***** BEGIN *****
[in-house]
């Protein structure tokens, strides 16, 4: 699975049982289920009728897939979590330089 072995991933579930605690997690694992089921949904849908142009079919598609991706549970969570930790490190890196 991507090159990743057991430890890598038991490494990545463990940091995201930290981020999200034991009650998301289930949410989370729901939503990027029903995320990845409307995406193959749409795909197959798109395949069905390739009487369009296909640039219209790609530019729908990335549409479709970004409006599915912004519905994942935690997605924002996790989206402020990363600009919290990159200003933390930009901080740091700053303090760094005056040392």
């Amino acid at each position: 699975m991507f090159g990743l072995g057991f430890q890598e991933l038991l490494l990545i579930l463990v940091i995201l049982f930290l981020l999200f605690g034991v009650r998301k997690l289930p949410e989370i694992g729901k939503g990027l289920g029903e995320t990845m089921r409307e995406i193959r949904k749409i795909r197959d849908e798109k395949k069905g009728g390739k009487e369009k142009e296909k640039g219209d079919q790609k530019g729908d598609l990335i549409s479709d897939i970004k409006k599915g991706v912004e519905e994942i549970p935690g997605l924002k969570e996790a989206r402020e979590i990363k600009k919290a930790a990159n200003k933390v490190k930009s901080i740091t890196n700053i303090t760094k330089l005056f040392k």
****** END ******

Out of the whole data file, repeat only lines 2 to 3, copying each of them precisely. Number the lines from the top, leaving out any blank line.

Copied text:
């Protein structure tokens, strides 16, 4: 699975049982289920009728897939979590330089 072995991933579930605690997690694992089921949904849908142009079919598609991706549970969570930790490190890196 991507090159990743057991430890890598038991490494990545463990940091995201930290981020999200034991009650998301289930949410989370729901939503990027029903995320990845409307995406193959749409795909197959798109395949069905390739009487369009296909640039219209790609530019729908990335549409479709970004409006599915912004519905994942935690997605924002996790989206402020990363600009919290990159200003933390930009901080740091700053303090760094005056040392």
């Amino acid at each position: 699975m991507f090159g990743l072995g057991f430890q890598e991933l038991l490494l990545i579930l463990v940091i995201l049982f930290l981020l999200f605690g034991v009650r998301k997690l289930p949410e989370i694992g729901k939503g990027l289920g029903e995320t990845m089921r409307e995406i193959r949904k749409i795909r197959d849908e798109k395949k069905g009728g390739k009487e369009k142009e296909k640039g219209d079919q790609k530019g729908d598609l990335i549409s479709d897939i970004k409006k599915g991706v912004e519905e994942i549970p935690g997605l924002k969570e996790a989206r402020e979590i990363k600009k919290a930790a990159n200003k933390v490190k930009s901080i740091t890196n700053i303090t760094k330089l005056f040392k």